15 Life Lessons Learned from Being an Athlete


15 Life Lessons Learned from Being an Athlete

Bulging muscles, swimming miles on a single banana, and running faster than a bullet – figuratively speaking – means that athletes can feel like superheroes during their time of glory.

Yet, being an athlete isn’t that glamorous.

No matter your sport of choice…

Here are 15 lessons learned from athletes to make you a better person in life.

1) Hard work now makes it easier later

Hard work now = easier later.

Sprinting uphill is one of the most difficult ways to run. Yet, once you master running hills, everything else feels easy. Hill sprints make you faster. In a race, you won’t be intimidated by these tug-of-war sessions against gravity, because you eat them for breakfast.

Any athlete will tell you that there is no way around hard work. If you skimp on your workouts, you cheat yourself on race day.

Focused efforts in any area will give you future life rewards. Those with a strong work ethic often succeed where others fail. So learn to appreciate that sweat equity!

2) Performance isn’t dependent on outside forces, but inside perseverance

Performance isn’t dependent on outside forces, but inside perseverance

When you train in the elements, Mother Nature is going to throw you a curve ball. You may have sweltering heat, freezing temperatures or pounding rain. I’ve had some of my best runs in some of the worst weather.

Top athletes learn to embrace the hardships to test their limits. Image what you could do if you saw every challenge as an opportunity to conquer something weak within yourself! You would start to seek out tougher battles instead of shrink from them. With every tested run, you gain confidence in your body’s ability to perform.

The secret is the true challenge isn’t about what you face on the outside. It’s about what you think inside that will determine if you’re workout is going to rock your world or defeat you.

Life also throws us unpleasant circumstances. To become successful, you can’t run away when situations get hard. If you keep your inner fire fueled with positivity and focused determination, you will weather any storm and become better for it.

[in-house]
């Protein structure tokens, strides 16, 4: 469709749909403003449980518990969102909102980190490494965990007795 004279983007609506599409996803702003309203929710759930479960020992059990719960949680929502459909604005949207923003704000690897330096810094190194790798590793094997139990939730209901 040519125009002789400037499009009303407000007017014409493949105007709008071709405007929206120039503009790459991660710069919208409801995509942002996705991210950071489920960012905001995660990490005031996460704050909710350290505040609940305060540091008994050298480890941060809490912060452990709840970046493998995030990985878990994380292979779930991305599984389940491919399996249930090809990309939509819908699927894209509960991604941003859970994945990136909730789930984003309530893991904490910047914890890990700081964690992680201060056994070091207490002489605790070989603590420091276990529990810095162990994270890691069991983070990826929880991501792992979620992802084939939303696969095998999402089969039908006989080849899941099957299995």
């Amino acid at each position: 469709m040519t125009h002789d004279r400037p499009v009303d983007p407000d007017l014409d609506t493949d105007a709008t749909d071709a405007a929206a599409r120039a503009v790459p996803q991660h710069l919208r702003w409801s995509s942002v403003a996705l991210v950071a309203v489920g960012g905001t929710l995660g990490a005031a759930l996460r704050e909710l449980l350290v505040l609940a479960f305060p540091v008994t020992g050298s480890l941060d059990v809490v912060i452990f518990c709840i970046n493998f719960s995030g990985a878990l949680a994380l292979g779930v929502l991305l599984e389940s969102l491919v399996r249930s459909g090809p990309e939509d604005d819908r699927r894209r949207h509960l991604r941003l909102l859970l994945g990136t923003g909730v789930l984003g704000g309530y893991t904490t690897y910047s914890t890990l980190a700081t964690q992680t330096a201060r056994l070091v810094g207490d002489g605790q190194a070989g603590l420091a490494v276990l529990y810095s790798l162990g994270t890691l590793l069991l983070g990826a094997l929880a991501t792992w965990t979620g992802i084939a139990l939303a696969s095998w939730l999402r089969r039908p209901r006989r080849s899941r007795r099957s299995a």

3) Limitations are only as real as you make them

Limitations are only as real as you make them

If you reject your limitations, you will find that your body can give you more than you ever thought possible. A few years ago, I never thought I could run a marathon. Yet, training one step at a time showed me that my legs had more to give than I ever imagined.

Athletes also use visualization techniques before they compete to blow away limiting thoughts. Instead of focusing on failures, they see themselves succeeding. What they believe, they then achieve.

No matter what, don’t put yourself into a category. You may think you will never be as fast or as strong as others, but give it time. Learn to reject the limits life has taught you and dream bigger. Start to see yourself as your ideal inner athlete. Soon, they will be staring back at you from the mirror.

4) Setbacks happen, but defeat is a choice

Setbacks happen, but defeat is a choice

I’ve had a few pretty tough setbacks in my athletic career. Health problems put a stop to my running for several years. It’s tough starting back from ground zero. Slogging along on a slow run or bike workout when you’re used to flying is one of the hardest mental battles. I was tempted to give up. The mountain seemed too high to become the person I used to be.

However, the misery of not being the best version of myself continued to push me back to my workouts. Once you have tasted the endorphin-drenched happiness of smashing through your previous PR, you can’t go back to a leisurely life without the longing always tickling the back of your consciousness.

In life, setbacks will also happen. You may lose your job, face a health crisis or find yourself settling instead of living your deeper dreams. These bumps in the road will only defeat you if you let them. Choose to keep going, and you will never experience failure.